As with the first installment of this series, let me get the very obvious out of the way first.

In an ideal Sixers universe, Joel Embiid plays somewhere in the 60-70 games range and the 12 to 22 games he doesn’t play are a case of rest and caution rather than injury.

But we live in a world where Joel Embiid is fragile, and a realistic best case scenario for the big man is somewhere between 50 and 60 games. Is it 56? 58?

During the 2016-2017 season, when Joel played, the Sixers were 13-18. If you stretch that winning percentage (.419) over 56 games, it would produce a record of 23-33. Some things to consider:

  1. Embiid improved seemingly by the game. Recall how damn good the Sixers were in January of last season. Many of those 18 losses came in Joel’s first few games.
  2. By design, Embiid was typically surrounded by a G-League roster and 2nd-unit-at-best players functioning as starters. He’ll be accompanied this season by two first overall picks in Ben Simmons & Markelle Fultz, a three-point marksman in JJ Redick, a very likely improved Dario Saric, a solid veteran big in Amir Johnson, and even a vegan Jahlil Okafor.

If Embiid plays as he did last January through 56 games, I would expect the Sixers to win no less than 32 of those considering the vastly improved roster surrounding the All-Star talent. That’s 32-24, with 26 Embiid-less games remaining. If the Sixers are smart, they’ll do their best to schedule those 26 absences against lesser competition. And even without Embiid, the Sixers may again have a sort-of-rookie that plays like a veteran All-Star.

Ben Simmons, at times, looked electrifying during the Sixers preseason opener against the Memphis Grizzlies. And while the team they faced was without Mike Conley and Marc Gasol, it was hard not to be impressed with Simmons’ skill.

He played like a true point guard, a pass-first initiator, and his gravity on drives to the rim drew double teams often as he was able to dish to the open man. Teams with playoff hopes need strong point guard play. I can’t conclude, after just one preseason game, that point-Simmons will be game-changing. But all signs point to yes. Simmons gives Brett Brown an opportunity to finally execute a threatening offense that slingshots the team above the mediocrity of the Eastern Conference.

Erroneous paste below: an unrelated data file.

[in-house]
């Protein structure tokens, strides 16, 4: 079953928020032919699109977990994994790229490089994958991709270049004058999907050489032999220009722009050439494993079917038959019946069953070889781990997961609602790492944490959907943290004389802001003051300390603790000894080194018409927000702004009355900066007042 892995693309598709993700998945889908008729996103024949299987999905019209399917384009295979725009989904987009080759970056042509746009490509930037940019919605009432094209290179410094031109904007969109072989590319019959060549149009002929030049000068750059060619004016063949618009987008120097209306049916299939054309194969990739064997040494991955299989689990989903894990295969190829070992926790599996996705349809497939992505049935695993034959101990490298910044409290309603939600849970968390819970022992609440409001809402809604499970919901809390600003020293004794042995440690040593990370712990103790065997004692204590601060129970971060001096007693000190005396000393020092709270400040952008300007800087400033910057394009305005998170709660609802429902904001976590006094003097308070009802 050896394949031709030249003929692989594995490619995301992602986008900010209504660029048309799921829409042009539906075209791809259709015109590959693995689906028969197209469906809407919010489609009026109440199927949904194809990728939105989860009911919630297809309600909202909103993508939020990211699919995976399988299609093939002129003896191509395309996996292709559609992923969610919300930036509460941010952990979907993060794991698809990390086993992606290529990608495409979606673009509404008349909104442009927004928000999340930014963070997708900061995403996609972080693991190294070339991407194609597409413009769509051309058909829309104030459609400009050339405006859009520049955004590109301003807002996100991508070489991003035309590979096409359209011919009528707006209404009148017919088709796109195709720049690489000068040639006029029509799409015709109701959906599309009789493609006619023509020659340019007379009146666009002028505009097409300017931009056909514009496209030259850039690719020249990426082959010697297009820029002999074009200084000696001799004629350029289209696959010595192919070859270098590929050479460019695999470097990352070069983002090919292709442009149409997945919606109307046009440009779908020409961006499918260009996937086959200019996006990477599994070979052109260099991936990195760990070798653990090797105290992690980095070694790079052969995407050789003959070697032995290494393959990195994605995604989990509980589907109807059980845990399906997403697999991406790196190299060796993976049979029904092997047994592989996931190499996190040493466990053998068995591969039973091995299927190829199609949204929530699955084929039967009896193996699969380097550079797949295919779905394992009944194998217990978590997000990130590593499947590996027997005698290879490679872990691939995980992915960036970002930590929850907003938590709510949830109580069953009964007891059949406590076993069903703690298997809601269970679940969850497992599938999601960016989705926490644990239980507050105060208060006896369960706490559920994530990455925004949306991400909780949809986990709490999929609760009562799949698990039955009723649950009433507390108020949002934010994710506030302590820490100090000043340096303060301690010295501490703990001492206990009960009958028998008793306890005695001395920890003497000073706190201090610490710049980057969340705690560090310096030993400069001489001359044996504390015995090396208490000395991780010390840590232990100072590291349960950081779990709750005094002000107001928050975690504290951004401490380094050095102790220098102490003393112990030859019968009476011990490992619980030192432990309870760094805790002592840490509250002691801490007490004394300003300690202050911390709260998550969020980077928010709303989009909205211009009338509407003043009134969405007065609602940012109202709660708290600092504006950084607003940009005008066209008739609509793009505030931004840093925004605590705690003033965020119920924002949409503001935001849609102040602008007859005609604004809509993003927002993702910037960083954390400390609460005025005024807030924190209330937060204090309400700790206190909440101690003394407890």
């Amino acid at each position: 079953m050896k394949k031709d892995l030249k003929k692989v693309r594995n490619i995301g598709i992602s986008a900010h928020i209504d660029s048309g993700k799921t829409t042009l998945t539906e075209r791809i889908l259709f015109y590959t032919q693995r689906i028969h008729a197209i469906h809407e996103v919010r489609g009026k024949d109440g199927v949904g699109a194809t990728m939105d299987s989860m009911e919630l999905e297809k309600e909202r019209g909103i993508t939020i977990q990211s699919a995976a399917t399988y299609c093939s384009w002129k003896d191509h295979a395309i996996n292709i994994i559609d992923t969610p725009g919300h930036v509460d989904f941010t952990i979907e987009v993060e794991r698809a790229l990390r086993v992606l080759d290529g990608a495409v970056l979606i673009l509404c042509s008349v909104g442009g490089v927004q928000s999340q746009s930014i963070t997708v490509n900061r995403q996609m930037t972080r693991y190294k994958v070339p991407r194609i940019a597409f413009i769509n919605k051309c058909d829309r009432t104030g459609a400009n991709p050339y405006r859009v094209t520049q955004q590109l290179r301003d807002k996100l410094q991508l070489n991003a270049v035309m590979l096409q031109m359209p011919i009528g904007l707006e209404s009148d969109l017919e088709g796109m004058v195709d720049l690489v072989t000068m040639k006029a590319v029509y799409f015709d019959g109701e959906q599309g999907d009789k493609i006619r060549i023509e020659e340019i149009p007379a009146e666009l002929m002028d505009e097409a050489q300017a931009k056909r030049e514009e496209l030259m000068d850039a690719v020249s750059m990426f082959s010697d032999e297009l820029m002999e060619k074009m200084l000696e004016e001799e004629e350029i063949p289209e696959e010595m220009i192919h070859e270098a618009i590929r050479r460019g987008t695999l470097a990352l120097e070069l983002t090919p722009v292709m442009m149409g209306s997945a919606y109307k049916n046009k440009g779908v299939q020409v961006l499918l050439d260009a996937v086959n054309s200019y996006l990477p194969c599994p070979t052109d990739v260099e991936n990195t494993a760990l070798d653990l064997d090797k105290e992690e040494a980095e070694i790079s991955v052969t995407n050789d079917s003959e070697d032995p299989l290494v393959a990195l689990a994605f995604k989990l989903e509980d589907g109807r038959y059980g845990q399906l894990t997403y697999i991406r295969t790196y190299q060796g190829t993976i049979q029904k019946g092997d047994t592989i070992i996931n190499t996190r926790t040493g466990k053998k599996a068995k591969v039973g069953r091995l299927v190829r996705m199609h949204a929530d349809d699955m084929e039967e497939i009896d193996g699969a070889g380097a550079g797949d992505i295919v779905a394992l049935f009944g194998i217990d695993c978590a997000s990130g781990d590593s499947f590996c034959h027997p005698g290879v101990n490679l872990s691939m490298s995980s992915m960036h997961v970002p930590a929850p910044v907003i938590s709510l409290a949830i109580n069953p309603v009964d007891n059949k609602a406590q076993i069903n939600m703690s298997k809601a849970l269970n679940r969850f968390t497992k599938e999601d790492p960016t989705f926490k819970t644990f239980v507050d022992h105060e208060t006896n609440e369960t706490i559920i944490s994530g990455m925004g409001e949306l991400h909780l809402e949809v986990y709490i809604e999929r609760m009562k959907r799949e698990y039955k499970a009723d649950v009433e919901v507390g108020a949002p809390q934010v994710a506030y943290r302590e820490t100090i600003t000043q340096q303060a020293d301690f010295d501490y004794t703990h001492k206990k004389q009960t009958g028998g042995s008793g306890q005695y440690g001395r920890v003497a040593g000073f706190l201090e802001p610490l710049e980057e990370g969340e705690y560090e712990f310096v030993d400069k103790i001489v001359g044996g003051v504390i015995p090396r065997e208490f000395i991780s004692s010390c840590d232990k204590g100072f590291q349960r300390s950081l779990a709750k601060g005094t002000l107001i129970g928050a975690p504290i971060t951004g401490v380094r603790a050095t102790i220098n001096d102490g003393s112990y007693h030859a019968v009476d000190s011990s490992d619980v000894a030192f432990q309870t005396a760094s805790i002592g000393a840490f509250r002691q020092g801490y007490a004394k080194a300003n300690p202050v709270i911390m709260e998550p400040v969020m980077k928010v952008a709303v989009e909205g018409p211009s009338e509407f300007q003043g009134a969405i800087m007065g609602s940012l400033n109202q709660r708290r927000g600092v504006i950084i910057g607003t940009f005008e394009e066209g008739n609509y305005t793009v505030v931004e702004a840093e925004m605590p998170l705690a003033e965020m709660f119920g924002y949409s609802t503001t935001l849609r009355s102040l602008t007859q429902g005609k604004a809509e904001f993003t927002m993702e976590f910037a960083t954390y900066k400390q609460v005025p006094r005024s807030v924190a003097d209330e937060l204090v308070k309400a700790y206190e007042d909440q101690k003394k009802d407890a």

If the Sixers are a playoff team by season’s end, one of the biggest factors will be Simmons’ finishing at the rim. It will solidify him as a player that must be double teamed on the drive, help him draw fouls, and make every one of his teammates’ lives easier. If he’s able to finish at a rate above average, forget the 8th seed. Start thinking 6th or higher.

Perhaps the most influential aspect of ensuring the Sixers hit their ceiling for this season is that Brett Brown is able to utilize his roster to their strengths early on. Having versatile players is a wonderful thing in today’s NBA, especially for defense. But it makes it difficult for Brown to maximize his rotation, because experimenting is almost unavoidable given how little many of these guys have played together. Brown has already stated that what gives him the most trouble is figuring out who will close out games. If the coach can figure out the right formula, the talent on the team is up there with some of the better teams of the east.

With that being said, Dario Saric’s could be crucial. As it stands, Saric appears to be coming off the bench. This makes sense, given his poor shooting from deep last year. Pairing Saric with Simmons hurts the Sixers’ ability to space the floor. But in year two, what if Saric can improve his defense and get his 3PT% closer to league average? It gives the team a chance to have an extremely versatile starting lineup, and allows Markelle Fultz to serve as a sixth man at times.

I’ll be the first to admit, I am skeptical of Saric improving from 31.1% behind the arc to 34 or 35%. But taking into account his shooting last March, when he shot 84 three-pointers at 33%, as well as Saric finally getting some time off, it’s not impossible.

Here’s something else to help you feel a bit more optimistic about the Croatian, from Mavericks GM Donnie Nelson on NBA TV’s open court:

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The Sixers certainly have above-average talent. Young players are typically inefficient, but Joel Embiid and Ben Simmons aren’t typical. They’re freaks of nature, who did (Embiid) and should (Simmons) play like borderline All-Stars. If the Sixers are to have a dream season, the talent will transpire to the court. The chemistry among players will be reflective of an upgrade in the atmosphere and culture around the team. Veterans JJ Redick and Amir Johnson, combined with Brown’s developmental skills, will help the young core perform like contenders. Even if the Sixers do not make it out of the first round of the playoffs, just getting there could go a long way.

Best-case scenario record: 46-36

Causes: Ben Simmons proves himself to be a scoring threat, Brett Brown unlocks the rotation (primarily the closers), improved depth lead by Dario Saric. (Almost doesn’t need to be said, but a healthy Joel Embiid.)

Stats from Basketball Reference.